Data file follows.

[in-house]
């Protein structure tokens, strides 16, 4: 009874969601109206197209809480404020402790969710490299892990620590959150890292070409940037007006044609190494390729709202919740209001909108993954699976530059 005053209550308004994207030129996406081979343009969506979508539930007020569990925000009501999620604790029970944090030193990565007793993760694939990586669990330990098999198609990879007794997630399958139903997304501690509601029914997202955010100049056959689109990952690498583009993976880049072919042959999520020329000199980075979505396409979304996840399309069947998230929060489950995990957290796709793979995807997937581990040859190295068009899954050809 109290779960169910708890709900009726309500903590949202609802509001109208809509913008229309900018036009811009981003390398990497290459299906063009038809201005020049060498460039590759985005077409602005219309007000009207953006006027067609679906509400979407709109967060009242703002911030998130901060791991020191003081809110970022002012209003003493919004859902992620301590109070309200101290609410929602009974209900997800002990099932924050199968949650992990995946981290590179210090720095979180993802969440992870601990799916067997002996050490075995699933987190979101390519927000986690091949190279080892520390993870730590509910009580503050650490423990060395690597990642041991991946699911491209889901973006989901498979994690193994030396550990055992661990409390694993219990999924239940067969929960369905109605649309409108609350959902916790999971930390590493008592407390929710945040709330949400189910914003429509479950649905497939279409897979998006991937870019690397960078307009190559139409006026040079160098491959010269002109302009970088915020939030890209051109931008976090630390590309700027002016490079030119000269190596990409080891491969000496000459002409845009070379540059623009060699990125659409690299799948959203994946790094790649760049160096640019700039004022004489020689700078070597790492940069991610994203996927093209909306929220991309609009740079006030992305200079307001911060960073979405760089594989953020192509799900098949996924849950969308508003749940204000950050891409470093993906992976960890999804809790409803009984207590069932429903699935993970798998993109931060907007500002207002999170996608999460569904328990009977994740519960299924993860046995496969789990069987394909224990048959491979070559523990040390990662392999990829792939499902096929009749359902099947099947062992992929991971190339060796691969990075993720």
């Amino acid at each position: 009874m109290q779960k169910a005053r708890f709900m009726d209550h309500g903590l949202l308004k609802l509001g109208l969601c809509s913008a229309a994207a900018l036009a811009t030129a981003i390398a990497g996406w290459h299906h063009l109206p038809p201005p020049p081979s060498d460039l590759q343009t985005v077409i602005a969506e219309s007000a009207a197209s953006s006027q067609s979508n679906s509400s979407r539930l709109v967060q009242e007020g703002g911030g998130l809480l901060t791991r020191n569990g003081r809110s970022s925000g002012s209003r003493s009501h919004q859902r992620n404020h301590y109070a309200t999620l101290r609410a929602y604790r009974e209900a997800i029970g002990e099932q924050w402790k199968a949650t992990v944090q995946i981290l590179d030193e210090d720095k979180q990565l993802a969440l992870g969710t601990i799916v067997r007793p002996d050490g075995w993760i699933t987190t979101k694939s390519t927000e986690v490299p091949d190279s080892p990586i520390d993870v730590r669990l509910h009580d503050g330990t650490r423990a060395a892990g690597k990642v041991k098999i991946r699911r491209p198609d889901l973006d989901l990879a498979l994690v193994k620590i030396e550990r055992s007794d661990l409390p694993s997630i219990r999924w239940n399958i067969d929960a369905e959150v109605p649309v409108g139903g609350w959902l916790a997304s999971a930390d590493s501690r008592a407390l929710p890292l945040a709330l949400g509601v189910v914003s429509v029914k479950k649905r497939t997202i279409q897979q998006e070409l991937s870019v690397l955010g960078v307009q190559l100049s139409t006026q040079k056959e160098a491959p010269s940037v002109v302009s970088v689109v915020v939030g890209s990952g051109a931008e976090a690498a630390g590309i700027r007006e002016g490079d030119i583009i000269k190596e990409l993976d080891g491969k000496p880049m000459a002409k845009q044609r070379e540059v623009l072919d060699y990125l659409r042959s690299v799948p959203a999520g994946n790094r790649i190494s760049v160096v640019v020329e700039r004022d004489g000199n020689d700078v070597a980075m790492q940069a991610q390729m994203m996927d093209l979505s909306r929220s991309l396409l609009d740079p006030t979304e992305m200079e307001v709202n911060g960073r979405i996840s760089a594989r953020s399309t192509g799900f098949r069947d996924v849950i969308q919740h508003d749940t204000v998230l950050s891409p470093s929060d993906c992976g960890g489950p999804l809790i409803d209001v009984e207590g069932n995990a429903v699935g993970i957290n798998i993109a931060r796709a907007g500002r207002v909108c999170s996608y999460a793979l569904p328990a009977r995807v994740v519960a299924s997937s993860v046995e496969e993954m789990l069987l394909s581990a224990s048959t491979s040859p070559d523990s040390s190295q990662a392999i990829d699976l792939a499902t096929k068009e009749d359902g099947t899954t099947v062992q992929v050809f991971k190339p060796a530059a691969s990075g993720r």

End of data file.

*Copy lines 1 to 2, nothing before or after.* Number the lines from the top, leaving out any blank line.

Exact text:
[in-house]
């Protein structure tokens, strides 16, 4: 009874969601109206197209809480404020402790969710490299892990620590959150890292070409940037007006044609190494390729709202919740209001909108993954699976530059 005053209550308004994207030129996406081979343009969506979508539930007020569990925000009501999620604790029970944090030193990565007793993760694939990586669990330990098999198609990879007794997630399958139903997304501690509601029914997202955010100049056959689109990952690498583009993976880049072919042959999520020329000199980075979505396409979304996840399309069947998230929060489950995990957290796709793979995807997937581990040859190295068009899954050809 109290779960169910708890709900009726309500903590949202609802509001109208809509913008229309900018036009811009981003390398990497290459299906063009038809201005020049060498460039590759985005077409602005219309007000009207953006006027067609679906509400979407709109967060009242703002911030998130901060791991020191003081809110970022002012209003003493919004859902992620301590109070309200101290609410929602009974209900997800002990099932924050199968949650992990995946981290590179210090720095979180993802969440992870601990799916067997002996050490075995699933987190979101390519927000986690091949190279080892520390993870730590509910009580503050650490423990060395690597990642041991991946699911491209889901973006989901498979994690193994030396550990055992661990409390694993219990999924239940067969929960369905109605649309409108609350959902916790999971930390590493008592407390929710945040709330949400189910914003429509479950649905497939279409897979998006991937870019690397960078307009190559139409006026040079160098491959010269002109302009970088915020939030890209051109931008976090630390590309700027002016490079030119000269190596990409080891491969000496000459002409845009070379540059623009060699990125659409690299799948959203994946790094790649760049160096640019700039004022004489020689700078070597790492940069991610994203996927093209909306929220991309609009740079006030992305200079307001911060960073979405760089594989953020192509799900098949996924849950969308508003749940204000950050891409470093993906992976960890999804809790409803009984207590069932429903699935993970798998993109931060907007500002207002999170996608999460569904328990009977994740519960299924993860046995496969789990069987394909224990048959491979070559523990040390990662392999990829792939499902096929009749359902099947099947062992992929991971190339060796691969990075993720």